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There are ligaments which provide stabilization on both side of out finger joints (Collateral ligaments). As a result of damage of collateral ligament which is on the index finger side on the root of the thumb (2. joint from the finger end), skier’s thumb (or Gamakeeper’s thumb) arises. (Figure 1)


Ligaments connect adjacent bones in joint regions.

A force that moves the thumb away from other fingers may cause a tearing in the unlar collateral ligament. Pain, swelling, rush, incapability of clutching movements are signs of this injury. Ice application and non steroid anti-inflammatory drugs will be useful in the early stage.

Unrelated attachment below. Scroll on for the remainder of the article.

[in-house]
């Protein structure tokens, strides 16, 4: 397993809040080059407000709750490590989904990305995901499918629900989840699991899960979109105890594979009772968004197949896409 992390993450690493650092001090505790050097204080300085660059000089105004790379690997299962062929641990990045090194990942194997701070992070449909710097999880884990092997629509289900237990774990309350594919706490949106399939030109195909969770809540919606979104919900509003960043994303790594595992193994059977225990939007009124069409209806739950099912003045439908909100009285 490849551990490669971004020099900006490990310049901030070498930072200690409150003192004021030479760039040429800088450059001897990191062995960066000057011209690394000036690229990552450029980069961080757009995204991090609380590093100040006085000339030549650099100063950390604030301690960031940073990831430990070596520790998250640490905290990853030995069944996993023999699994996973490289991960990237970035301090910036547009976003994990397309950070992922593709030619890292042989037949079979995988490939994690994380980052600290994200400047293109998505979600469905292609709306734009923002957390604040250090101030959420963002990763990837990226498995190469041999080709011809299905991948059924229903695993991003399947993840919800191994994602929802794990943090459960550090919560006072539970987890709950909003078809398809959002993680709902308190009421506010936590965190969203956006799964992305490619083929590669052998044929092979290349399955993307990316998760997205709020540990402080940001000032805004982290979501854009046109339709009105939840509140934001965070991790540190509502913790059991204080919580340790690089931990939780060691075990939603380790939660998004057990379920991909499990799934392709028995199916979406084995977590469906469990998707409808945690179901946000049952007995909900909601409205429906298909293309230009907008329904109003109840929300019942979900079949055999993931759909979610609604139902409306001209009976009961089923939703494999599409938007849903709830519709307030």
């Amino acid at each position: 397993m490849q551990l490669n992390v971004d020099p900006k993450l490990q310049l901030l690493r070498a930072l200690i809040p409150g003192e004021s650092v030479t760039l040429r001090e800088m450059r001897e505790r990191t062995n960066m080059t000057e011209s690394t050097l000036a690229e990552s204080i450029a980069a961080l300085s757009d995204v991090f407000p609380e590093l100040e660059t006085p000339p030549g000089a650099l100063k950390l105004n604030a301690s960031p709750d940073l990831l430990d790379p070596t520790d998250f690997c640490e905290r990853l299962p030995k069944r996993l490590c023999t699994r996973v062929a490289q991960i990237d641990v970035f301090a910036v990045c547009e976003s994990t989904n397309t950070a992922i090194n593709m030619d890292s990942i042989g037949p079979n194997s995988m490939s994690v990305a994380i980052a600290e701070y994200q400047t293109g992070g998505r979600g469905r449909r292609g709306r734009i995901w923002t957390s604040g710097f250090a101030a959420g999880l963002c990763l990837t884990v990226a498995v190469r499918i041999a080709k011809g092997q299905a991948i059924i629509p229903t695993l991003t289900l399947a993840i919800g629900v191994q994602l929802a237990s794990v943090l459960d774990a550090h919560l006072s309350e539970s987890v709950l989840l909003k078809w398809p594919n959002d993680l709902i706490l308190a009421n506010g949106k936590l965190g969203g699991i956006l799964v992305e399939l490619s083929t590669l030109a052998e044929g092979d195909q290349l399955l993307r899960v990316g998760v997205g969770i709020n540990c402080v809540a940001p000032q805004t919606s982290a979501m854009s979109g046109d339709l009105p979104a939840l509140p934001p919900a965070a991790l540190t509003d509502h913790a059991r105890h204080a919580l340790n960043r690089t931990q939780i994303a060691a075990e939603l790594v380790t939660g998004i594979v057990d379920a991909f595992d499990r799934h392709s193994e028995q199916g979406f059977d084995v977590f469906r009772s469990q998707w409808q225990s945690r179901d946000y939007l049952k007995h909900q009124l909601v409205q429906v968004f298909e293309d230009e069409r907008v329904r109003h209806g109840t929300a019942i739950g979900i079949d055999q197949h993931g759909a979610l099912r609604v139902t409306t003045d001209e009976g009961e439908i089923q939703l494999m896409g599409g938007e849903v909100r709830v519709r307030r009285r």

To understand the injury level and to direct the treatment, physical examination is required first. Swelling, sensibility in thumb collateral ligament area, pain in forcing movements of the finger and more comfortable and excessive out turning thumb are detected symptoms. Abnormal position of the I joint and accompanying a small piece of bone may be considered in the direct graphy. If MRI may be performed, it shows us complete localization and partial or complete laceration.

For partial lacerations, physiotherapy application by doing a splint in a suitable position will be enough. Operation is required in complete lacerations and cases that bone parts are ruptured. Only the arm is narcotized with axillary block anesthesia as in many hand surgeries. Torn ligament is fixed on the ruptured point with the broken part if exists. Physiotherapy is absolutely necessary after the surgery.